Seven developers of the Asian giant have been sanctioned, accused of cooperating with the Armed Forces of their country. The super processors are used to produce new generation missiles: The Chinese ones are among the fastest in the world. The US Congress announces a new measure against Beijing.
Washington (AsiaNews / Agencies) - The Biden administration has placed seven Chinese supercomputer developers on a blacklist because of links with the armed forces of their country.
The US Commerce Department yesterday announced trade retaliation, the first adopted by the Democratic president against China, part of a growing technological conflict between the two powers.
The newly blacklisted entities are Tianjin Phytium Information Technology, Shanghai High-Performance Integrated Circuit Design Center, Sunway Microelectronics, the National Supercomputing Center Jinan, the National Supercomputing Center Shenzhen, the National Supercomputing Center Wuxi, and the National Supercomputing Center Zhengzhou.
Unless licensed from the US government, they will not be able to purchase US technology products, including microchips, software and hardware. Unlike the ban on Huawei, the seven Chinese developers will be able to buy chips from other countries, without them incurring US sanctions.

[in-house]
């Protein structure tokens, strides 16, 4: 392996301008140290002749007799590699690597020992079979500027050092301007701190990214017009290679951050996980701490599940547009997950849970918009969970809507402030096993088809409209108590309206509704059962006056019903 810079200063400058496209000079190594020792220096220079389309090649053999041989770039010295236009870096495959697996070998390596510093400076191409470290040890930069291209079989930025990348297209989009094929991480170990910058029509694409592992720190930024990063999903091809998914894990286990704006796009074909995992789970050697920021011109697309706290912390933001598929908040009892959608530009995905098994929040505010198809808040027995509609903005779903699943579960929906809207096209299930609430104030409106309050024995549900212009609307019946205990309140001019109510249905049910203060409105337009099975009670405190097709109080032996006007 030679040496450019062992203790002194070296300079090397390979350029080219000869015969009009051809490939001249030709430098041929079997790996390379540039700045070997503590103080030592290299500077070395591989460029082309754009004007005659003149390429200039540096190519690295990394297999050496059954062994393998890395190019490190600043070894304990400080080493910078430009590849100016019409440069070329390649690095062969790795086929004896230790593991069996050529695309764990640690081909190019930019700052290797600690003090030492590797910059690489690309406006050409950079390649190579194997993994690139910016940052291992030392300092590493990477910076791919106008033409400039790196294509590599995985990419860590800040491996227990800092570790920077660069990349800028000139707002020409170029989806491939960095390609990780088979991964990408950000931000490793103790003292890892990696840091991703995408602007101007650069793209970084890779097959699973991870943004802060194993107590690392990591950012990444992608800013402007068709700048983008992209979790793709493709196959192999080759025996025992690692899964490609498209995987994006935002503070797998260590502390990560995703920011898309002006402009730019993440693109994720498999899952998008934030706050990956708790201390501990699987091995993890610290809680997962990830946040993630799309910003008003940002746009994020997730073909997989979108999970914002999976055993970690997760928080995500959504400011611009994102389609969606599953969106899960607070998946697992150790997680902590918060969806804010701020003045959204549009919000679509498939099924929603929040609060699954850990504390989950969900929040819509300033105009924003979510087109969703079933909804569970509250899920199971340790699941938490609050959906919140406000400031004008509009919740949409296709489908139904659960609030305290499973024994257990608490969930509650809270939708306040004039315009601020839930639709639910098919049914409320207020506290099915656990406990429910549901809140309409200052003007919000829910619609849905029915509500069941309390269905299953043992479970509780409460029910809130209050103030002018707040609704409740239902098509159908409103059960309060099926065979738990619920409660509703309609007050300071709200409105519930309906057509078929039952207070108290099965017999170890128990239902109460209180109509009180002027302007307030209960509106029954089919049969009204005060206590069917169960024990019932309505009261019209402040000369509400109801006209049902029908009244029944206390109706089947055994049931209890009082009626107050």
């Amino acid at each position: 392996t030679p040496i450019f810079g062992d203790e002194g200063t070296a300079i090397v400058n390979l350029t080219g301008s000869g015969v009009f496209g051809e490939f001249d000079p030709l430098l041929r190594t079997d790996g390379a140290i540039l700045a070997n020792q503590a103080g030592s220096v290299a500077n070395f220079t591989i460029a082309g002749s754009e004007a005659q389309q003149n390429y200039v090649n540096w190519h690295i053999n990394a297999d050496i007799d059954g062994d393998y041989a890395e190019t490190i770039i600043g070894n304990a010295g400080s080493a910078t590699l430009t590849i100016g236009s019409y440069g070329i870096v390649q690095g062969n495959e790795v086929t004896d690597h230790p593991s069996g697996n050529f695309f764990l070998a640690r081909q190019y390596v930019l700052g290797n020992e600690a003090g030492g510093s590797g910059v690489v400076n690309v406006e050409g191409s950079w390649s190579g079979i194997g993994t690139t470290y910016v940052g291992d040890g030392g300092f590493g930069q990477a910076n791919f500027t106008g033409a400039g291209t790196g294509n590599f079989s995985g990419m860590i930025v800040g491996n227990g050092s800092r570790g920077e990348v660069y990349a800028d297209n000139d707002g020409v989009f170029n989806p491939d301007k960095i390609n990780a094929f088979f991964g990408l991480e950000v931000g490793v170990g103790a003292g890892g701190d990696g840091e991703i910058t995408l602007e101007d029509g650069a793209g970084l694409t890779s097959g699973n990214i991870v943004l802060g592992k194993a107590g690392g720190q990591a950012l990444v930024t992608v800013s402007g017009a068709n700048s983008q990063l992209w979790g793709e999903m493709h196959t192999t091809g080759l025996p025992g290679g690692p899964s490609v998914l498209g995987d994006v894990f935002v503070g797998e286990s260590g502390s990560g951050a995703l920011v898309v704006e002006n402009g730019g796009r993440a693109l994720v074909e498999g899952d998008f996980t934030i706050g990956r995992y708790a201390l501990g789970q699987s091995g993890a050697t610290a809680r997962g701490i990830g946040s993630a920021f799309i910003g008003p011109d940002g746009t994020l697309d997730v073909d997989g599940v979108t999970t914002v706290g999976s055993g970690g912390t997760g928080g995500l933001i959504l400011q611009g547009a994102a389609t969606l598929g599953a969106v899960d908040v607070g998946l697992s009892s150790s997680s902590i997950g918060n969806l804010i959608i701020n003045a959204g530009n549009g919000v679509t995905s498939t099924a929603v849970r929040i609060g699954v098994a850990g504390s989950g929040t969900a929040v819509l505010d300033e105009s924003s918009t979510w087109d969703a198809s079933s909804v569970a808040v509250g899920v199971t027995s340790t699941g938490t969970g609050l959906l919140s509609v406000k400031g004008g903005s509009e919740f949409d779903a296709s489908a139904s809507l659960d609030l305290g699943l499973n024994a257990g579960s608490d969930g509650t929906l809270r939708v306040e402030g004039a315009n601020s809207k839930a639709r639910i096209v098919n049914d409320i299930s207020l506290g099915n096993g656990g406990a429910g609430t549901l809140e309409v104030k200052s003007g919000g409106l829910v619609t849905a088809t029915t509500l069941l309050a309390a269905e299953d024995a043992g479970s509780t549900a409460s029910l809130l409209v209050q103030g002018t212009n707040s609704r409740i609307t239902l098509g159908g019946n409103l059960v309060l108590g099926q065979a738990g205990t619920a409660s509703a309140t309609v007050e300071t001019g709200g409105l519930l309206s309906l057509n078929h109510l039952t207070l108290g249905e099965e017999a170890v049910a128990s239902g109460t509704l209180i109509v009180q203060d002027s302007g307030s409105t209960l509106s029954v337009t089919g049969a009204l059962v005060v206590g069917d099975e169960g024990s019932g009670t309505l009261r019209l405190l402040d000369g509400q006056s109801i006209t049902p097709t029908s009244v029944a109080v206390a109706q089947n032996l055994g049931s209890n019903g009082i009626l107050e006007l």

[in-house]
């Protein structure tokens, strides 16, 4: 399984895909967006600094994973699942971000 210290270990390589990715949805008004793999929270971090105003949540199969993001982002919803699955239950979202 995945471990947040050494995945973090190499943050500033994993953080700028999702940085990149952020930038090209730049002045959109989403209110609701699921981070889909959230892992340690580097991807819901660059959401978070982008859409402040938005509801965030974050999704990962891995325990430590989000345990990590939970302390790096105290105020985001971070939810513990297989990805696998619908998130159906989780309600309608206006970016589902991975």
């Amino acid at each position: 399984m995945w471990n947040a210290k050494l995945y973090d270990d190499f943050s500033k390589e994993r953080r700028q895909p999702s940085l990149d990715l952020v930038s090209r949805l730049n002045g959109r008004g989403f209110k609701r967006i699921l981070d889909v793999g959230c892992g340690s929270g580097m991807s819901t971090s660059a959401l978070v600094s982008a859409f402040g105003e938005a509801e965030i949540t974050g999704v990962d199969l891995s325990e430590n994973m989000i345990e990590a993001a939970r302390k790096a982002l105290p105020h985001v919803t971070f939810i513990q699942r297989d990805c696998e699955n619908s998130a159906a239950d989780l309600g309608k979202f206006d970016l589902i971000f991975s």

Supercomputers are used for the development of the most modern weapons and security systems, such as next generation nuclear and hypersonic missiles. Chinese super processors are among the best in the world: 214 are included in the list of the fastest 500 (the US has 213); the one developed by the National Supercomputing Center in Wuxi is the fourth most powerful.
Washington's goal is to block Beijing's technological advances, just as Xi Jinping aims for national self-sufficiency in the sector. With the “Made in China 2025” plan, the Chinese president wants his country to produce 70% of the microchips needed for hi-tech industries by 2025.
The Biden government sanctions came on the same day that Republicans and Democrats presented a joint bill to Congress to regulate relations with China. Washington lawmakers want to punish the Chinese harder in cases of intellectual property theft and violence against Muslim minorities in Xinjiang. It also includes measures to strengthen diplomatic ties with Taiwan.